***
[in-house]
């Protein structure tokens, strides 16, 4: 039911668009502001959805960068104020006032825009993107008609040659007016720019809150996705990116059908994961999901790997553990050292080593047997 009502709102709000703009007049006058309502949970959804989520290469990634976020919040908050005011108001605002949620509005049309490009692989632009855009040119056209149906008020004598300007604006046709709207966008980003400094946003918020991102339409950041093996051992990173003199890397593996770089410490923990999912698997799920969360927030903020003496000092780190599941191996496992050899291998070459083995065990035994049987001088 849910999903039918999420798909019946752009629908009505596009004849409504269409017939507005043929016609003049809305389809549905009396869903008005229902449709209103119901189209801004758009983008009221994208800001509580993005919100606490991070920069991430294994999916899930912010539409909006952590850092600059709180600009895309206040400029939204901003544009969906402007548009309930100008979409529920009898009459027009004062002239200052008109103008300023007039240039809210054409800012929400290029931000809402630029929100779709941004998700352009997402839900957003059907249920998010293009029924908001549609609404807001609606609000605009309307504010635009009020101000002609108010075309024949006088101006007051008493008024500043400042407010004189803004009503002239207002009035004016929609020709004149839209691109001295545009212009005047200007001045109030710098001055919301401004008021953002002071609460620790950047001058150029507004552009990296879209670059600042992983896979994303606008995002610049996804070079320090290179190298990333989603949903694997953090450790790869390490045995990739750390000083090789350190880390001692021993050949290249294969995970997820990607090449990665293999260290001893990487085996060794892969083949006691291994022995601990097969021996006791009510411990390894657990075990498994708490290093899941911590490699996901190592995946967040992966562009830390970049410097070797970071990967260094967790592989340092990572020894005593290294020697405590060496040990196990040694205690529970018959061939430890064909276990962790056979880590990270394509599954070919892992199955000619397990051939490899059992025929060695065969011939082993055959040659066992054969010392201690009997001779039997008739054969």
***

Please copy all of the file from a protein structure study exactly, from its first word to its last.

[in-house]
């Protein structure tokens, strides 16, 4: 039911668009502001959805960068104020006032825009993107008609040659007016720019809150996705990116059908994961999901790997553990050292080593047997 009502709102709000703009007049006058309502949970959804989520290469990634976020919040908050005011108001605002949620509005049309490009692989632009855009040119056209149906008020004598300007604006046709709207966008980003400094946003918020991102339409950041093996051992990173003199890397593996770089410490923990999912698997799920969360927030903020003496000092780190599941191996496992050899291998070459083995065990035994049987001088 849910999903039918999420798909019946752009629908009505596009004849409504269409017939507005043929016609003049809305389809549905009396869903008005229902449709209103119901189209801004758009983008009221994208800001509580993005919100606490991070920069991430294994999916899930912010539409909006952590850092600059709180600009895309206040400029939204901003544009969906402007548009309930100008979409529920009898009459027009004062002239200052008109103008300023007039240039809210054409800012929400290029931000809402630029929100779709941004998700352009997402839900957003059907249920998010293009029924908001549609609404807001609606609000605009309307504010635009009020101000002609108010075309024949006088101006007051008493008024500043400042407010004189803004009503002239207002009035004016929609020709004149839209691109001295545009212009005047200007001045109030710098001055919301401004008021953002002071609460620790950047001058150029507004552009990296879209670059600042992983896979994303606008995002610049996804070079320090290179190298990333989603949903694997953090450790790869390490045995990739750390000083090789350190880390001692021993050949290249294969995970997820990607090449990665293999260290001893990487085996060794892969083949006691291994022995601990097969021996006791009510411990390894657990075990498994708490290093899941911590490699996901190592995946967040992966562009830390970049410097070797970071990967260094967790592989340092990572020894005593290294020697405590060496040990196990040694205690529970018959061939430890064909276990962790056979880590990270394509599954070919892992199955000619397990051939490899059992025929060695065969011939082993055959040659066992054969010392201690009997001779039997008739054969």